"Africa is, indeed, coming into fashion." - Horace Walpole (1774)

10.15.2008

baylor does it again

"Baylor University is being called 'the poster child for SAT misuse' after the student newspaper revealed an unusual practice: paying admitted freshmen to retake the SAT and offering large financial rewards for those whose scores go up by certain levels."

That's from Inside Higher Ed, reporting today on the scheme unveiled by reporters at the Baylor Lariat. In an effort to increase the incoming freshman class's SAT scores, which have an impact on the university's ratings in U.S. News & World Report, Baylor administrators gave a $300 bookstore credit to freshman who retook the SAT, and gave a $1,000 scholarship to those whose scores went up by 50 points.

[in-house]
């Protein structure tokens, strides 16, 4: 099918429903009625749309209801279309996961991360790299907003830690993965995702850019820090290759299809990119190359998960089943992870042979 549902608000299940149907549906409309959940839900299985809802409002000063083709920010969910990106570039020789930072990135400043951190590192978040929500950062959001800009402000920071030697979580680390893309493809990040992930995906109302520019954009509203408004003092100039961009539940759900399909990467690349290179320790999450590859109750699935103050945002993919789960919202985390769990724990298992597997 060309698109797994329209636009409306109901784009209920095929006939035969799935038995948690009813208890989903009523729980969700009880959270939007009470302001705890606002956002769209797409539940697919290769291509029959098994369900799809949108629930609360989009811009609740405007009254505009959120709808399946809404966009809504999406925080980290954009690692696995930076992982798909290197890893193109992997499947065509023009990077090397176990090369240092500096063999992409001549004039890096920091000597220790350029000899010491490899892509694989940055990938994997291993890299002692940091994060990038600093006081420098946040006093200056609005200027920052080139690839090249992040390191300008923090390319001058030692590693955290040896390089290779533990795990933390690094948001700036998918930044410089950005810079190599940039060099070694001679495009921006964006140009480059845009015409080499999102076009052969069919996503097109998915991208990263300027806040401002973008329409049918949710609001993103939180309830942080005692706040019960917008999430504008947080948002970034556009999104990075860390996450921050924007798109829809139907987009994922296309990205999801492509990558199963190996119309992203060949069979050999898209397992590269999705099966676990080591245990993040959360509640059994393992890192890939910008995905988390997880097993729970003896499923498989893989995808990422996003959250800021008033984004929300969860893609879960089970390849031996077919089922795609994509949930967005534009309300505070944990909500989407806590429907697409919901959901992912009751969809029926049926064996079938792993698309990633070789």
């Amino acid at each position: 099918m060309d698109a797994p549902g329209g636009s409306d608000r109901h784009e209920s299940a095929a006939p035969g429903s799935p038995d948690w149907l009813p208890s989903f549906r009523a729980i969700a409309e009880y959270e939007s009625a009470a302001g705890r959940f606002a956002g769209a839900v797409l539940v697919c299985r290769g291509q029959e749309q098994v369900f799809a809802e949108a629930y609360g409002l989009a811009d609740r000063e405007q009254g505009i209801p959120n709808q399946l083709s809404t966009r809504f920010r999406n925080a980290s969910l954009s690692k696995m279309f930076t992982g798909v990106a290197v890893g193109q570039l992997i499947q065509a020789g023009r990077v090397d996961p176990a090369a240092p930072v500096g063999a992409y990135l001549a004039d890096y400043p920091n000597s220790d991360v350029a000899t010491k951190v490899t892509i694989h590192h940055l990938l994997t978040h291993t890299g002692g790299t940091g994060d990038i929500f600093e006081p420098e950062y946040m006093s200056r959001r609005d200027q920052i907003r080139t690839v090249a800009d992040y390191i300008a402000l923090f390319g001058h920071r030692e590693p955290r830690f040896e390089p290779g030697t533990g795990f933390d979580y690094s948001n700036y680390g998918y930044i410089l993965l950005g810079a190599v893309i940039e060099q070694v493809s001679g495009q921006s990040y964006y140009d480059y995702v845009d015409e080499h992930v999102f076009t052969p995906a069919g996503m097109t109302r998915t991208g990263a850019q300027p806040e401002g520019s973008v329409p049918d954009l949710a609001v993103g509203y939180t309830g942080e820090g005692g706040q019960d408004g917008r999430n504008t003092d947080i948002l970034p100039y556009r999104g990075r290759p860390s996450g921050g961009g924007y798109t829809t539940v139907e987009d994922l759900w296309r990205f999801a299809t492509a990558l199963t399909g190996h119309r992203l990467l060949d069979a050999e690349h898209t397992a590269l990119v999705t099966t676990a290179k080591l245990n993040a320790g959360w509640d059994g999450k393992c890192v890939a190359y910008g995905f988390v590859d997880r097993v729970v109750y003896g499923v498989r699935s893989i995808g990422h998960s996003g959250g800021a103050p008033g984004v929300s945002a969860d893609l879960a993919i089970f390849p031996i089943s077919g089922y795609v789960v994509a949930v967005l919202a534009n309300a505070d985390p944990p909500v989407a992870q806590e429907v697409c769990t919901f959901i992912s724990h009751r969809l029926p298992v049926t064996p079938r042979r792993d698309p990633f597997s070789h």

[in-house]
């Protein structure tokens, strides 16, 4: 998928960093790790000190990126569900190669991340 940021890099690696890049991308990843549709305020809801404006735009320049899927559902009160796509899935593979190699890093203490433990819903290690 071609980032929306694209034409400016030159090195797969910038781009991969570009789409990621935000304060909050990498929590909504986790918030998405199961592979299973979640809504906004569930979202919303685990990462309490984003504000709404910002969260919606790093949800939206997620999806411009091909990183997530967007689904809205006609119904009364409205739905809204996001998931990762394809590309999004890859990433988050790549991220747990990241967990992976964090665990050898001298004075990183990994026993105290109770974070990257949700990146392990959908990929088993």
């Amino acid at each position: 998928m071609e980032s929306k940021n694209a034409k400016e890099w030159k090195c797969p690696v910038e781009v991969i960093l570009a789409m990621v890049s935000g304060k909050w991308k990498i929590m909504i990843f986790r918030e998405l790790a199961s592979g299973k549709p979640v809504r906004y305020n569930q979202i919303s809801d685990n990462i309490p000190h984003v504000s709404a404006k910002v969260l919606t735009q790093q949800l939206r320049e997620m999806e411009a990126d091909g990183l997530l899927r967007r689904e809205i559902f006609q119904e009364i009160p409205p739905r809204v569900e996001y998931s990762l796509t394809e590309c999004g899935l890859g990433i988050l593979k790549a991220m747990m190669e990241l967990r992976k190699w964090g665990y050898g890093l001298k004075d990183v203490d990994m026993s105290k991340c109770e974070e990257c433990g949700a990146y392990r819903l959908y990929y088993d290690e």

John Barry, Baylor's vice-president for marketing and commuications, told the Chronicle of Higher Education that this was just a scheme to hand out some extra scholarship money, but that makes no sense. Baylor already has measures in place to award scholarships. And it's pretty clear from statements like those made by Reagan Ramsower , the vice-president for finance at Baylor, that administrators wanted to use this method to improve Baylor's reputation.

They have accomplished exactly the opposite.